David Bourget (Western Ontario)
David Chalmers (ANU, NYU)
Rafael De Clercq
Ezio Di Nucci
Jack Alan Reynolds
Learn more about PhilPapers
Recovering the Self seeks to place issues of morality and justice at the heart of social theory. Because of the breakdown of traditional forms of authority, respect for authorities can no longer be taken for granted. Increasingly people believe that respect has to be earned and people have to discover sources of authority within themselves. Victor Seidler seeks to establish a framework to rethink the relation between self and society, identities and power. Through exploring the works of Marx, Weber, and Durkheim he shows the hidden complexities of a modernity too often identified with a unified vision of the rational self. Reinstating the body and emotional life into the discussion, Seidler sets new terms for respect and equality by showing ways the self is undermined in its sense of self-worth and adequacy through the working of relationships of power and subordination.
|Keywords||Social sciences Philosophy Ethics|
|Categories||categorize this paper)|
|Buy the book||$5.21 used (98% off) $79.87 new (55% off) $175.00 direct from Amazon Amazon page|
|Call number||H61.S454 1994|
Setup an account with your affiliations in order to access resources via your University's proxy server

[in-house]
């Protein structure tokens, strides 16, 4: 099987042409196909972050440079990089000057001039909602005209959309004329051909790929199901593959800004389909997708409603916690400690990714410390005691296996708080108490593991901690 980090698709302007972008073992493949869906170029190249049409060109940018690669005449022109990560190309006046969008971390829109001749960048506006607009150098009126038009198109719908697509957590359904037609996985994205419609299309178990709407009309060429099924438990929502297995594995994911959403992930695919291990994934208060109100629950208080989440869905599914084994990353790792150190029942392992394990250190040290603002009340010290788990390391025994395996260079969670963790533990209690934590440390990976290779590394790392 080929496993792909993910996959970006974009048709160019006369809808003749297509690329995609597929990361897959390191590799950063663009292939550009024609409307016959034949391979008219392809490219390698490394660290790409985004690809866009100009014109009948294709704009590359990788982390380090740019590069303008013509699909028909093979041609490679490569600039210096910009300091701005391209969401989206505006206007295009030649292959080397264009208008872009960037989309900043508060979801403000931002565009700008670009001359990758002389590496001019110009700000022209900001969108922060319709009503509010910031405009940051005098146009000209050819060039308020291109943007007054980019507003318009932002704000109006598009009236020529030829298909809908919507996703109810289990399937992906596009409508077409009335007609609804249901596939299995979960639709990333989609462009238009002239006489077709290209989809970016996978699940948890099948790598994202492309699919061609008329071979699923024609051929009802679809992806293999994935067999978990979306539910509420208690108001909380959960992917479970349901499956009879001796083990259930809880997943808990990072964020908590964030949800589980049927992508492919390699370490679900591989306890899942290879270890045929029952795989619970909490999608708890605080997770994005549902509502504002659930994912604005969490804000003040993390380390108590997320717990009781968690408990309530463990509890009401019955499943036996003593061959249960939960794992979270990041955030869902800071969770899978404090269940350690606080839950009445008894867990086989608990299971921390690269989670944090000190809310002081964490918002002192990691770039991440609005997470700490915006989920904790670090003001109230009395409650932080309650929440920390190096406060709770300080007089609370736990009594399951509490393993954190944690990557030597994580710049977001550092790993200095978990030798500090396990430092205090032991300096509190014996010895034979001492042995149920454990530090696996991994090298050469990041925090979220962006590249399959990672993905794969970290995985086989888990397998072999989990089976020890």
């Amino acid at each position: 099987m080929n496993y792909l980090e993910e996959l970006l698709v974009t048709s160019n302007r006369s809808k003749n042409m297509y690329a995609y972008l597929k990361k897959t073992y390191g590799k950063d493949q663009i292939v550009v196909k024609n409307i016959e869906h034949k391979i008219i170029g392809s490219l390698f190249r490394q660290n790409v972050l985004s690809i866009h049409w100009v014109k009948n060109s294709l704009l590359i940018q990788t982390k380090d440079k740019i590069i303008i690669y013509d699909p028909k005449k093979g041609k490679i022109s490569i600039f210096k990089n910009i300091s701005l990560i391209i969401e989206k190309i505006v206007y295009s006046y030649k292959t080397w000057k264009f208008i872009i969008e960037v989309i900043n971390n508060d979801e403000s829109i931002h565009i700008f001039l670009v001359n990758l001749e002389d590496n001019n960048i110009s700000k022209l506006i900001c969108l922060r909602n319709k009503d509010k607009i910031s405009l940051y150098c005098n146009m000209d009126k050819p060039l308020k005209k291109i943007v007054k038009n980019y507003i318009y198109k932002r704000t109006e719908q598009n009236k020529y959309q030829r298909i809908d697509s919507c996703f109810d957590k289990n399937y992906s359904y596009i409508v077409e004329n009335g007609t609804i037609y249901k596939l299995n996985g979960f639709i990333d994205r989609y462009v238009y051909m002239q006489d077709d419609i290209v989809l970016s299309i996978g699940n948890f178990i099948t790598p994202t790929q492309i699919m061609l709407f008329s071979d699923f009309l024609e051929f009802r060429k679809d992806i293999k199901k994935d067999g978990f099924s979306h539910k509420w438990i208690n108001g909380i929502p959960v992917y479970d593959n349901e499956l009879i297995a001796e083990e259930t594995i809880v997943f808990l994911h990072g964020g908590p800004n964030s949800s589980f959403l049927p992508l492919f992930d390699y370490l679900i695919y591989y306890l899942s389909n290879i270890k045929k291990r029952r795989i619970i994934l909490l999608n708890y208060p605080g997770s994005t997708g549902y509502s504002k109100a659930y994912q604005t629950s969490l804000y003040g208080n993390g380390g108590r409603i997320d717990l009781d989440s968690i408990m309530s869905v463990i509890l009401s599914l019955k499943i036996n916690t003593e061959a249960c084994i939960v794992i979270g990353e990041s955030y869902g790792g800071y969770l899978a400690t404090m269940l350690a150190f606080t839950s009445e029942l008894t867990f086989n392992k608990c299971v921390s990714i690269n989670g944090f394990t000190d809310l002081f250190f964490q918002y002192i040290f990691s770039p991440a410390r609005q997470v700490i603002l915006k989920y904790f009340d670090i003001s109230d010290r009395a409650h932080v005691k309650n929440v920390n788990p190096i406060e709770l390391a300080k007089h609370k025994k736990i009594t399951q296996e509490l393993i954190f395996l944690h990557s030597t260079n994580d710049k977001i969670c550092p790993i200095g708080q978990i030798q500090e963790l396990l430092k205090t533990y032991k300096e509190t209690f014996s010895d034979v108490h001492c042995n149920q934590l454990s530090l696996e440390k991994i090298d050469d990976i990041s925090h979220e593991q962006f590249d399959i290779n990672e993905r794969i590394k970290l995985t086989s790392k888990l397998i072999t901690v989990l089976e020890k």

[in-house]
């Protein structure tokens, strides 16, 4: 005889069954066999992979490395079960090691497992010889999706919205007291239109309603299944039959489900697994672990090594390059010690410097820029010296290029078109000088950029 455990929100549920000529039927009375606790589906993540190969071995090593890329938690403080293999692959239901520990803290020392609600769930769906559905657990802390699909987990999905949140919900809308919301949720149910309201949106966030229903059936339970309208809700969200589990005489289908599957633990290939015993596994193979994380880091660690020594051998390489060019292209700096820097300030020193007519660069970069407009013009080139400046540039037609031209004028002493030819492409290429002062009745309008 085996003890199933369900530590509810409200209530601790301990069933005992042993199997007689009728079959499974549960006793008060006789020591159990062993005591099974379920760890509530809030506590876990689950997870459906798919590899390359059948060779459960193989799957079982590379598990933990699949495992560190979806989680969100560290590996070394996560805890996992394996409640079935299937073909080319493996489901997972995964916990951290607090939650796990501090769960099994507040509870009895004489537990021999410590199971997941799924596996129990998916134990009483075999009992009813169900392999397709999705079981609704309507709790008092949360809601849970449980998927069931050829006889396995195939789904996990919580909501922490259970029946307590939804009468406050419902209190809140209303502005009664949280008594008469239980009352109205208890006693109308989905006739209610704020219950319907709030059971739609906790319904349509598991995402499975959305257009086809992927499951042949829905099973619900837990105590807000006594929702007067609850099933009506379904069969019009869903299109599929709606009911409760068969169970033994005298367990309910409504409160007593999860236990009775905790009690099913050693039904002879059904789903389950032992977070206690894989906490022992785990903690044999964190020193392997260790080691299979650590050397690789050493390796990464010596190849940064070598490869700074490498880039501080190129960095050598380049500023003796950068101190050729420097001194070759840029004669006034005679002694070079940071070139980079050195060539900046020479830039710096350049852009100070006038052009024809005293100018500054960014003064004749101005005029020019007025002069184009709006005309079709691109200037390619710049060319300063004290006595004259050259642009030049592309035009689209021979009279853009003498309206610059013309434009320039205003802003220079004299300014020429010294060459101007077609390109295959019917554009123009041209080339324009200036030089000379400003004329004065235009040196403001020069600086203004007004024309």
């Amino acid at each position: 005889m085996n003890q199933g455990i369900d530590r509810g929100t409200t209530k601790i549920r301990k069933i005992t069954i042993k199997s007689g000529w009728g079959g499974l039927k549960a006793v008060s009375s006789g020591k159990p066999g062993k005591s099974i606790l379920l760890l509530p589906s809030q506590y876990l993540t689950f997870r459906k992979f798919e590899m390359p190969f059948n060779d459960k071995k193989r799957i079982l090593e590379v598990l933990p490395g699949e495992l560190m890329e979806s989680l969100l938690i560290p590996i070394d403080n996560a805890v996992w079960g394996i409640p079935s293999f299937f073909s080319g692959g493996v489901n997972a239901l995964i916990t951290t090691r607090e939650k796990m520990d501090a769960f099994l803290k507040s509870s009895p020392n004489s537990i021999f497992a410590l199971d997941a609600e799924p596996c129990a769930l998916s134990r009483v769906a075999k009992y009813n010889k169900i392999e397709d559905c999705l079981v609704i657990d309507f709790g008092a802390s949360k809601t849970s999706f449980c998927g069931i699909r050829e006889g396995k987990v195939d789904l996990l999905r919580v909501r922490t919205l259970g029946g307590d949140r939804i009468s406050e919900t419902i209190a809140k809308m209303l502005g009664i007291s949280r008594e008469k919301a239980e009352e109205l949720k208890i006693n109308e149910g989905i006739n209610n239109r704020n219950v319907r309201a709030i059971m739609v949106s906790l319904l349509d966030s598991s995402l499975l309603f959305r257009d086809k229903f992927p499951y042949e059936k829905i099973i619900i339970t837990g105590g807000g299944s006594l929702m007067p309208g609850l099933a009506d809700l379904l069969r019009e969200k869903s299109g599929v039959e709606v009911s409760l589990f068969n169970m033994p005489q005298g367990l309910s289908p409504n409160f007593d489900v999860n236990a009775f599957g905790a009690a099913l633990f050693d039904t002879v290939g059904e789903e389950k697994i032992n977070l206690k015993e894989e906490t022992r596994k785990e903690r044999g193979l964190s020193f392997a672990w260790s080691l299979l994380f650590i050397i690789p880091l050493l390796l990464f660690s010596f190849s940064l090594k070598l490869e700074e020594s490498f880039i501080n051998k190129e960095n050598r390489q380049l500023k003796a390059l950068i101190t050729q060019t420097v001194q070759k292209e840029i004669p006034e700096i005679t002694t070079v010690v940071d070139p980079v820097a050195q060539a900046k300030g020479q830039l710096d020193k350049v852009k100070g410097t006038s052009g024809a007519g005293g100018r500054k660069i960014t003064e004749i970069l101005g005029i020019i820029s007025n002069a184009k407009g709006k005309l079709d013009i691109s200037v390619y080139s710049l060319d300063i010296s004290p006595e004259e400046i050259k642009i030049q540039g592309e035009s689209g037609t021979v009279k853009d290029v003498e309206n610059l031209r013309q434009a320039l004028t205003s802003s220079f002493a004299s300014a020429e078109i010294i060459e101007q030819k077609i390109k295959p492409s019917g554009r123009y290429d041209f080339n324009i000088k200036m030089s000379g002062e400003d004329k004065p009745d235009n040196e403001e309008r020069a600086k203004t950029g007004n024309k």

Configure custom proxy (use this if your affiliation does not provide a proxy)
|Through your library|
References found in this work BETA
No references found.
Citations of this work BETA
Victor Jeleniewski Seidler (2011). Troubled Memories and Fractured Identities: Reflections on Moral Development. Journal of Moral Education 40 (3):299-307.
Similar books and articles
Maurice Hamington (2009). Liberté, Égalité, Sororité. Social Philosophy Today 25:123-135.
Donovan Miyasaki (2004). Freud or Nietzsche: The Drives, Pleasure, and Social Happiness. Dissertation, University of Toronto
James C. Dingley (1997). Durkheim, Mayo, Morality and Management. Journal of Business Ethics 16 (11):1117-1129.
Fred Weinstein (1990). History and Theory After the Fall: An Essay on Interpretation. University of Chicago Press.
Mark Thomas Walker (2012). Kant, Schopenhauer and Morality: Recovering the Categorical Imperative. Palgrave Macmillan.
G. Weiler (1989). Review: Seidler, Kant, Respect and Injustice: The Limits of Liberal Moral Theory. [REVIEW] Philosophy of the Social Sciences 19 (3):377-379.
Victor J. Seidler (1986). Kant, Respect and Injustice: The Limits of Liberal Moral Theory. Routledge & Kegan Paul.
Added to index2009-01-28
Total downloads7 ( #415,446 of 1,792,844 )
Recent downloads (6 months)1 ( #464,764 of 1,792,844 )
How can I increase my downloads?